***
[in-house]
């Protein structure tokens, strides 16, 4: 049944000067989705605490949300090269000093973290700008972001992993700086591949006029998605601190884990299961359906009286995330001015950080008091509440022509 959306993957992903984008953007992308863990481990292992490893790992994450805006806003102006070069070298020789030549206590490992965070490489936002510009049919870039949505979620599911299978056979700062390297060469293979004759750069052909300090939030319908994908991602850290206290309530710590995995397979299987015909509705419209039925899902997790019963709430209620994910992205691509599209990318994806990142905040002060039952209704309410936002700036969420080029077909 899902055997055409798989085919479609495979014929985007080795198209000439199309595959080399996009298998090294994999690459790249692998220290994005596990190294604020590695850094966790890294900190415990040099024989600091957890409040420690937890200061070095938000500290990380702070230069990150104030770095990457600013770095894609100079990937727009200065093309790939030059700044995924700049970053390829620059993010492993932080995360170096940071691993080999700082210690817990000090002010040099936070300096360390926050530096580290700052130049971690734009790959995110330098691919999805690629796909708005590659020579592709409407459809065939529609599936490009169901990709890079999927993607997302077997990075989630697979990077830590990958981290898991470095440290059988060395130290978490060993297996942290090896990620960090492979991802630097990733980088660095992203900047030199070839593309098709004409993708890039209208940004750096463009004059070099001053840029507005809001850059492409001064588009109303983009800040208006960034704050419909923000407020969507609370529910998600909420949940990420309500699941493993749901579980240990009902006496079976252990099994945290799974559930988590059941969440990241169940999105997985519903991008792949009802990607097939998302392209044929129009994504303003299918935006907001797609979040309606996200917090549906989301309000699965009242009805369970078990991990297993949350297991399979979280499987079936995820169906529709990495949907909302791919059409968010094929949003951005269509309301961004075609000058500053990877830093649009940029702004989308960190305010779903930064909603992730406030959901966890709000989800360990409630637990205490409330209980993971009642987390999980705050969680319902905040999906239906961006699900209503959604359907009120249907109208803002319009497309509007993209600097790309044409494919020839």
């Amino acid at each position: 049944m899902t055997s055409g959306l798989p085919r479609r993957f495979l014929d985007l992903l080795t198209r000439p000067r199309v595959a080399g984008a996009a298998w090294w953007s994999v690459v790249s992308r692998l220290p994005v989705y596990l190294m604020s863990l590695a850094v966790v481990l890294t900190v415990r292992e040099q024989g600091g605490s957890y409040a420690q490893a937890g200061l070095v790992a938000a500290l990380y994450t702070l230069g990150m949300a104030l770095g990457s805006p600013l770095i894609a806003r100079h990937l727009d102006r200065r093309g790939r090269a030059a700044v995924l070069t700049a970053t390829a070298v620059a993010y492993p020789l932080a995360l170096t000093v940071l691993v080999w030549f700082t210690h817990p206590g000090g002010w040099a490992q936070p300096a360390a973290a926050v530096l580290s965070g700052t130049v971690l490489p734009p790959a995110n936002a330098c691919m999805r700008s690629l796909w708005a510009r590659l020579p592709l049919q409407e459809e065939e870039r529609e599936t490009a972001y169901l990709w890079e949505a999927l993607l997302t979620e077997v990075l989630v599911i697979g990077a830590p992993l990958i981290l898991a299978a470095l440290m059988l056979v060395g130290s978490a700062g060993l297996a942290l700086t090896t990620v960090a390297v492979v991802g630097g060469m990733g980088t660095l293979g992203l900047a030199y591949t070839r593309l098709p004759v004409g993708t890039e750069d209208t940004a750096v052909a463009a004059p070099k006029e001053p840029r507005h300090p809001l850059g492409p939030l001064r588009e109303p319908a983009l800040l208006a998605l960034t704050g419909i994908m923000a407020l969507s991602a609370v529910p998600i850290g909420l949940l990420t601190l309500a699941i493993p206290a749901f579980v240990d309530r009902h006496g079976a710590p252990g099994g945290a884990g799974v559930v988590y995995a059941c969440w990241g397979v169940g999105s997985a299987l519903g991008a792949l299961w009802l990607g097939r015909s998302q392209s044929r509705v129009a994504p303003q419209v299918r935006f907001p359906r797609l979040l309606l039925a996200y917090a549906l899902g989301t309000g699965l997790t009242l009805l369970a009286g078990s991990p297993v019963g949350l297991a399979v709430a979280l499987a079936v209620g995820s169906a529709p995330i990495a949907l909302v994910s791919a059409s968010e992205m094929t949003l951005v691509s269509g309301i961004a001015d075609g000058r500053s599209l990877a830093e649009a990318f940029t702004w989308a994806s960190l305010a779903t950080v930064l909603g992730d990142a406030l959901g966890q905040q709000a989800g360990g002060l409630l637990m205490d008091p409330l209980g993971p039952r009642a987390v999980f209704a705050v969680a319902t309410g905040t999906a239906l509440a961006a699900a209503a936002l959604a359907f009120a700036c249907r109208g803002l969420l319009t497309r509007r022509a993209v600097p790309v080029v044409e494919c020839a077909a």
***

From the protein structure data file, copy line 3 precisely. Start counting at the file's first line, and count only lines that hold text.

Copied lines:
């Amino acid at each position: 049944m899902t055997s055409g959306l798989p085919r479609r993957f495979l014929d985007l992903l080795t198209r000439p000067r199309v595959a080399g984008a996009a298998w090294w953007s994999v690459v790249s992308r692998l220290p994005v989705y596990l190294m604020s863990l590695a850094v966790v481990l890294t900190v415990r292992e040099q024989g600091g605490s957890y409040a420690q490893a937890g200061l070095v790992a938000a500290l990380y994450t702070l230069g990150m949300a104030l770095g990457s805006p600013l770095i894609a806003r100079h990937l727009d102006r200065r093309g790939r090269a030059a700044v995924l070069t700049a970053t390829a070298v620059a993010y492993p020789l932080a995360l170096t000093v940071l691993v080999w030549f700082t210690h817990p206590g000090g002010w040099a490992q936070p300096a360390a973290a926050v530096l580290s965070g700052t130049v971690l490489p734009p790959a995110n936002a330098c691919m999805r700008s690629l796909w708005a510009r590659l020579p592709l049919q409407e459809e065939e870039r529609e599936t490009a972001y169901l990709w890079e949505a999927l993607l997302t979620e077997v990075l989630v599911i697979g990077a830590p992993l990958i981290l898991a299978a470095l440290m059988l056979v060395g130290s978490a700062g060993l297996a942290l700086t090896t990620v960090a390297v492979v991802g630097g060469m990733g980088t660095l293979g992203l900047a030199y591949t070839r593309l098709p004759v004409g993708t890039e750069d209208t940004a750096v052909a463009a004059p070099k006029e001053p840029r507005h300090p809001l850059g492409p939030l001064r588009e109303p319908a983009l800040l208006a998605l960034t704050g419909i994908m923000a407020l969507s991602a609370v529910p998600i850290g909420l949940l990420t601190l309500a699941i493993p206290a749901f579980v240990d309530r009902h006496g079976a710590p252990g099994g945290a884990g799974v559930v988590y995995a059941c969440w990241g397979v169940g999105s997985a299987l519903g991008a792949l299961w009802l990607g097939r015909s998302q392209s044929r509705v129009a994504p303003q419209v299918r935006f907001p359906r797609l979040l309606l039925a996200y917090a549906l899902g989301t309000g699965l997790t009242l009805l369970a009286g078990s991990p297993v019963g949350l297991a399979v709430a979280l499987a079936v209620g995820s169906a529709p995330i990495a949907l909302v994910s791919a059409s968010e992205m094929t949003l951005v691509s269509g309301i961004a001015d075609g000058r500053s599209l990877a830093e649009a990318f940029t702004w989308a994806s960190l305010a779903t950080v930064l909603g992730d990142a406030l959901g966890q905040q709000a989800g360990g002060l409630l637990m205490d008091p409330l209980g993971p039952r009642a987390v999980f209704a705050v969680a319902t309410g905040t999906a239906l509440a961006a699900a209503a936002l959604a359907f009120a700036c249907r109208g803002l969420l319009t497309r509007r022509a993209v600097p790309v080029v044409e494919c020839a077909a």